Richard Sherman, cornerback for the Seattle Seahawks, batted away a Colin Kaerpernick pass in the end zone to preserve a Seahawks victory and a trip to the Super Bowl. As you have seen in the interview above, Sherman was none too humble about the situation.
“I’m the best corner in the game….”
Fox Sports, unfortunately, sent sideline reporter Erin Andrews directly to Sherman after the game. The producers got exactly what they were looking for, a fool to spout off an emotionally charged tirade. Often athletes are not the brightest people among us. They thrive on emotions and neglect the intellect. When a camera and microphone are stuck in their faces after an emotionally grueling game, they end up saying some ignorant and hateful things.
You see, emotions are never “spent.” The game was over and Sherman still had plenty of emotion to override his intellect.
The fool was not finished after he cut short the interview with Erin Andrews. In the postgame interview, after taking time to shower and dress in his sportcoat and tie, Sherman continued his arrogant folly. When asked about 49ers wide receiver, Michael Crabtree, Sherman called him “Mediocre.”
Why does Sherman say unkind things about Crabtree? Apparently, Crabtree said something derogatory to Sherman before the season. Sherman’s reaction: “He said something to me personally. So I’m gonna make it tough on him the rest of his career.” Grudges die hard and turn the ones holding them into hateful, spiteful, irrational fools.
Sherman is the consequence of a culture that believes the lies “You can’t respect others if you don’t respect yourself” and “It’s not bragging if you can back it up.”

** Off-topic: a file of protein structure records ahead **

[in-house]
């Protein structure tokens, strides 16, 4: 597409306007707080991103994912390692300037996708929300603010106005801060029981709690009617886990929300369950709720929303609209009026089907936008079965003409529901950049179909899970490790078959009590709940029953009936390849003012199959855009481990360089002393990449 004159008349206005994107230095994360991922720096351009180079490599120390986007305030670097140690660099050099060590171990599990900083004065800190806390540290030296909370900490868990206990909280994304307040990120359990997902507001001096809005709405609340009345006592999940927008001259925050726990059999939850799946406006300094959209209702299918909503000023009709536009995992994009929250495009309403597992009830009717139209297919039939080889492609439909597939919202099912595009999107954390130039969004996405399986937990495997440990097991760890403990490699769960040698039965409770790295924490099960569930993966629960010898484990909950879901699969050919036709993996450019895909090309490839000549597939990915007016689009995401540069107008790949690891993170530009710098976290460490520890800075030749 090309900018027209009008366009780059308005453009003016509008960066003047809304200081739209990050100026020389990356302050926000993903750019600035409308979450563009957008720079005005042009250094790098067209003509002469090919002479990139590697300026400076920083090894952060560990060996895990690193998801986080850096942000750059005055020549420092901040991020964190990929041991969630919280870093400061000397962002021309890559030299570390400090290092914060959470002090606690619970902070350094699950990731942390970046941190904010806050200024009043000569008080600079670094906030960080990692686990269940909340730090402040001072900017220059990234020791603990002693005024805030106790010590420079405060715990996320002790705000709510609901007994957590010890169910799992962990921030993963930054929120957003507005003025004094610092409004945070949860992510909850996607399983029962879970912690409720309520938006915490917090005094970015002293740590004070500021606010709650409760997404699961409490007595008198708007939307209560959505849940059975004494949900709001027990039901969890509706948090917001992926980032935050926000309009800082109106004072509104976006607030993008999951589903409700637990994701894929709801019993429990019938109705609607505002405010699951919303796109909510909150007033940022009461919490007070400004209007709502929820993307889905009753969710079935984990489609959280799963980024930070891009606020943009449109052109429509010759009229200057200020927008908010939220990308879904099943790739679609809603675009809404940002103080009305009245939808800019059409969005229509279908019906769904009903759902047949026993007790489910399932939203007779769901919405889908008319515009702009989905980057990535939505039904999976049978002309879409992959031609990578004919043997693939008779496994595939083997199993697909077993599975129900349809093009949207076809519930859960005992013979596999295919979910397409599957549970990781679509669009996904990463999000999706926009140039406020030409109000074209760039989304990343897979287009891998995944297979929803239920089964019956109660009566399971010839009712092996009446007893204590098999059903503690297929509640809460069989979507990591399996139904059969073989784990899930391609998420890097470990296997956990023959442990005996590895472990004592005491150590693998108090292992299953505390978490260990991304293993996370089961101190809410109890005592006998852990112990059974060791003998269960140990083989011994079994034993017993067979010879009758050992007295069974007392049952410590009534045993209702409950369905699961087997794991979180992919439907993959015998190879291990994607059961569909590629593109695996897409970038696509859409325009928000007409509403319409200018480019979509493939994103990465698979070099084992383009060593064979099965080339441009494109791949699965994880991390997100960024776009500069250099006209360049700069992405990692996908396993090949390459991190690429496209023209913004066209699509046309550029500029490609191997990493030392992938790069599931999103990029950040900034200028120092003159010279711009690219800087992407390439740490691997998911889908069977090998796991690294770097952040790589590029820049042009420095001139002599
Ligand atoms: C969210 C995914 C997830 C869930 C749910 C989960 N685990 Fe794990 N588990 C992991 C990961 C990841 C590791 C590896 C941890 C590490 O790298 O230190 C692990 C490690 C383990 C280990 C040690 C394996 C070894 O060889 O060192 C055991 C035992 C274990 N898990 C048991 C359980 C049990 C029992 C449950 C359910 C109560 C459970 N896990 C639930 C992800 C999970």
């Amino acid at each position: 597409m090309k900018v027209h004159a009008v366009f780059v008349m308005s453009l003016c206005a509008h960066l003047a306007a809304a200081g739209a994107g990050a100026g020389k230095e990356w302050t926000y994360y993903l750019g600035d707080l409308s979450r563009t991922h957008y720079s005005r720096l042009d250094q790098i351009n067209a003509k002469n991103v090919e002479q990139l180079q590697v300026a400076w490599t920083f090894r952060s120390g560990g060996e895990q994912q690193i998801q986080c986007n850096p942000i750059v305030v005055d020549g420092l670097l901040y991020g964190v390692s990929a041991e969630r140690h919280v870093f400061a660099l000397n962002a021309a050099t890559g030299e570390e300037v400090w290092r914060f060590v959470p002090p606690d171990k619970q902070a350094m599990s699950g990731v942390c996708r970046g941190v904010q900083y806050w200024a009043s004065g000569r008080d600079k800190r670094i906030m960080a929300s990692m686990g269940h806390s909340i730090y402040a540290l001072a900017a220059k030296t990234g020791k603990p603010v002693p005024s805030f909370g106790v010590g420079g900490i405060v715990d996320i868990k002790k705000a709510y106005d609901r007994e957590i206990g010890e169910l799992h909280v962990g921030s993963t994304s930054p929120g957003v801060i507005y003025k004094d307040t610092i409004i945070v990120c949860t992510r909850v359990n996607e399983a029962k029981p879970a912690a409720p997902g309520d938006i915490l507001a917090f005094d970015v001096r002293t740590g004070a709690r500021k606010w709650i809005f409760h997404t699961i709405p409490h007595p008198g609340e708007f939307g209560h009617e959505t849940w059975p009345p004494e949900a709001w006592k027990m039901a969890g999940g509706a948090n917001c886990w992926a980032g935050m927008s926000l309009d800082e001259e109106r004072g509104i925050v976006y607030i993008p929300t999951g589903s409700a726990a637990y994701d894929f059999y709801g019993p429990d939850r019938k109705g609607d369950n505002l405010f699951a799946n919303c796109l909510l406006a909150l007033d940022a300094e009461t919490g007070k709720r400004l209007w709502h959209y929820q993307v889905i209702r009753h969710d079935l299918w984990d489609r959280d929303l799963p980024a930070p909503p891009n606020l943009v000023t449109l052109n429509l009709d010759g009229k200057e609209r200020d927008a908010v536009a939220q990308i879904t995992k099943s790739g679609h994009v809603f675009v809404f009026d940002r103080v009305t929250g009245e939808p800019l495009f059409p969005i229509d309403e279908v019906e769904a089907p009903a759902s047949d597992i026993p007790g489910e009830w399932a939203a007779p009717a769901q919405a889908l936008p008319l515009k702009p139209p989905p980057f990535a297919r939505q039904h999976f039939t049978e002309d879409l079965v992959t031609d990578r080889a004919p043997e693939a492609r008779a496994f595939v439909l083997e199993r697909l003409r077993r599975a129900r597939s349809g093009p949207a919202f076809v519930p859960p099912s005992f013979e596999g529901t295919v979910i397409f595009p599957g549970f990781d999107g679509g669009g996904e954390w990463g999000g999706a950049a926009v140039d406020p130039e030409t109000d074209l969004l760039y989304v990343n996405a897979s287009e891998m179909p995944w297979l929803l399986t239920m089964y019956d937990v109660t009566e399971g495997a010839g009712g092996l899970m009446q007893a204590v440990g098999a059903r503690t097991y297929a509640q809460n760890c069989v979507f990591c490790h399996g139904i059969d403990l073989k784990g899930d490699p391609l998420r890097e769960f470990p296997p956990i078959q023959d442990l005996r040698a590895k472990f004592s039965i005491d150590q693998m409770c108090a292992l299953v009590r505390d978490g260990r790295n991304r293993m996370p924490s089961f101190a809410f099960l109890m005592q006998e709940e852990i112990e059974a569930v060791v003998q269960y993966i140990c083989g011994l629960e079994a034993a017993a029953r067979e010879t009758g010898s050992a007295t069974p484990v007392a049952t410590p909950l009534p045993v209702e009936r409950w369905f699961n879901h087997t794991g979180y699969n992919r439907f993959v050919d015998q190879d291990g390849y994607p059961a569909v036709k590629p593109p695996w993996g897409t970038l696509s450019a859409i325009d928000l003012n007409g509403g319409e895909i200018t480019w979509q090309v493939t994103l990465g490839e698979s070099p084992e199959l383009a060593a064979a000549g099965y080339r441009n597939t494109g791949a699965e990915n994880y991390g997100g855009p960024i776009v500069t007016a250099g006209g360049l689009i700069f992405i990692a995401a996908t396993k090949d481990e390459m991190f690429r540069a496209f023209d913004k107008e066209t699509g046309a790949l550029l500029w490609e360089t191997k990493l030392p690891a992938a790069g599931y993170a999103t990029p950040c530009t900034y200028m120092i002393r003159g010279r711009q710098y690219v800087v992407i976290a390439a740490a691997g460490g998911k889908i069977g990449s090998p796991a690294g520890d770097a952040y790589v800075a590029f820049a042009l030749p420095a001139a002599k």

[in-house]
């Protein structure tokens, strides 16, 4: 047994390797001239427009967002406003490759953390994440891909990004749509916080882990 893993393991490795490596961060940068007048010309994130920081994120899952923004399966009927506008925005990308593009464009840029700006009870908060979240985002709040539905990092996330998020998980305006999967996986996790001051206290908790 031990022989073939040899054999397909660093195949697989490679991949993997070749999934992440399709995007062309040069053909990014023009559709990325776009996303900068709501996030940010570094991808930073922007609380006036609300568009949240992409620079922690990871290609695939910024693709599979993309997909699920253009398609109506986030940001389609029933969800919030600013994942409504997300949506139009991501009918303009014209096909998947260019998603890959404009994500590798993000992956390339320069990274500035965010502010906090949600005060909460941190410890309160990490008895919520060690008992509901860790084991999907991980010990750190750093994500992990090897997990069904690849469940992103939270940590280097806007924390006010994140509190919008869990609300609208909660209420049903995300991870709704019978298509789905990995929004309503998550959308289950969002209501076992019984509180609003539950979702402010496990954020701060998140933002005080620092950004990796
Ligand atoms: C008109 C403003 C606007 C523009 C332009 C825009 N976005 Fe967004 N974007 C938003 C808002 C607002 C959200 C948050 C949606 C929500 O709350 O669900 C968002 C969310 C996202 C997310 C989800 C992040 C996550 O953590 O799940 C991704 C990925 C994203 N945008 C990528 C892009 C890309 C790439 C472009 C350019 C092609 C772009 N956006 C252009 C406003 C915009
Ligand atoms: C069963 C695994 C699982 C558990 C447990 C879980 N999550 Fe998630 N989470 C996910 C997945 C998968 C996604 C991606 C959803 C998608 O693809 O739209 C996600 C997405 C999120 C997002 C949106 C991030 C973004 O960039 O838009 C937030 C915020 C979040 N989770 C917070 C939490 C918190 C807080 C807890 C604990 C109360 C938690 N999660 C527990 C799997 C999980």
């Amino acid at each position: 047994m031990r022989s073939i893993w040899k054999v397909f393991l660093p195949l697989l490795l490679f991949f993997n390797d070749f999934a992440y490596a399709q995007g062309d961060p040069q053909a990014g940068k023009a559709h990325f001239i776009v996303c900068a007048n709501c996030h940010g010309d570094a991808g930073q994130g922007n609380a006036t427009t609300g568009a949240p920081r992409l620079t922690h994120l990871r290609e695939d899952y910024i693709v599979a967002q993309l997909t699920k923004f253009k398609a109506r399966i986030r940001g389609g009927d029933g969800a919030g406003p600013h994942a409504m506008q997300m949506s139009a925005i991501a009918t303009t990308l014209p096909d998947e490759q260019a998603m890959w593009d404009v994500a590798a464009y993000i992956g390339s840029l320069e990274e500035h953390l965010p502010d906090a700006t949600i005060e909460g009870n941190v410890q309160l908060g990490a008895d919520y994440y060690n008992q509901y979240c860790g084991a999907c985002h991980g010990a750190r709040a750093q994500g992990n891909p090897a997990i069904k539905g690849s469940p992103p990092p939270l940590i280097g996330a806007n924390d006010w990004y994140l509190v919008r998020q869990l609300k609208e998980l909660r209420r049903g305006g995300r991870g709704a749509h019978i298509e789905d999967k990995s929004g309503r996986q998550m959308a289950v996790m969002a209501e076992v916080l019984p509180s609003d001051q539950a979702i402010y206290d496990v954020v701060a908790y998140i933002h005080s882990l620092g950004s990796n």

Respect is not owed you. It is earned. While everyone is busy respecting themselves they expect to be respected by others. They give no respect because they demand to be respected first. When they don’t get that respect from others they lash out in an emotional tirade. Why should others respect you? They are too busy believing the lie and respecting themselves.
Respect is not unimportant. God’s Word, however, demands we believe something different than the lies of the culture. Romans 12:10 states “Be devoted to one another in love. Honor one another above yourselves.” Philippians 2:3 adds “Do nothing from selfish ambition or conceit, but in humility count others more significant than yourselves.” It is in respecting others that we will find respect, not in first respecting ourselves.
How often have you heard “It’s not bragging if you can back it up”? I’ve even heard pastors say it. But, what does God say? Proverbs 3:34 “Toward the scorners he is scornful, but to the humble he gives favor.” James, the brother of Jesus, quotes Proverbs this way in James 4:5-6: “Or do you think Scripture says without reason that he jealously longs for the spirit he has caused to dwell in us? But he gives us more grace. That is why Scripture says: ‘God opposes the proud but shows favor to the humble.'”
God never said “I resist the proud but give grace to those who can back it up.” God’s wisdom advises “Let someone else praise you, and not your own mouth; an outsider, and not your own lips.” Proverbs 27:2. It is in our humility that God will lift us up. See James 4:10. That truth, however, is obfuscated by the dominant lies of the culture.
In contrast to Sherman’s folly is Seahawks quarterback, Russell Wilson’s humility.
“The person I look up to, ultimately, is Jesus Christ. And that’s why I am where I am today.”
In humility Wilson accepts the Lordship of Jesus Christ in his life, that Jesus is greater than Wilson is. In humble submission to God, Wilson acknowledges his station in life is only by the grace of God. The consuming passion in Wilson’s life is not in destroying another player’s career, but in lifting up the potential in young lives. In his short career, Wilson has already established the Russell Wilson Passing Academy. This youth camp seeks to develop children with high moral character and a love for God, family and country.
The tale of two Seahawks shows one man who loves himself above all others and one who loves all others above himself. In watching both interviews, tell me, whom would you prefer to be like?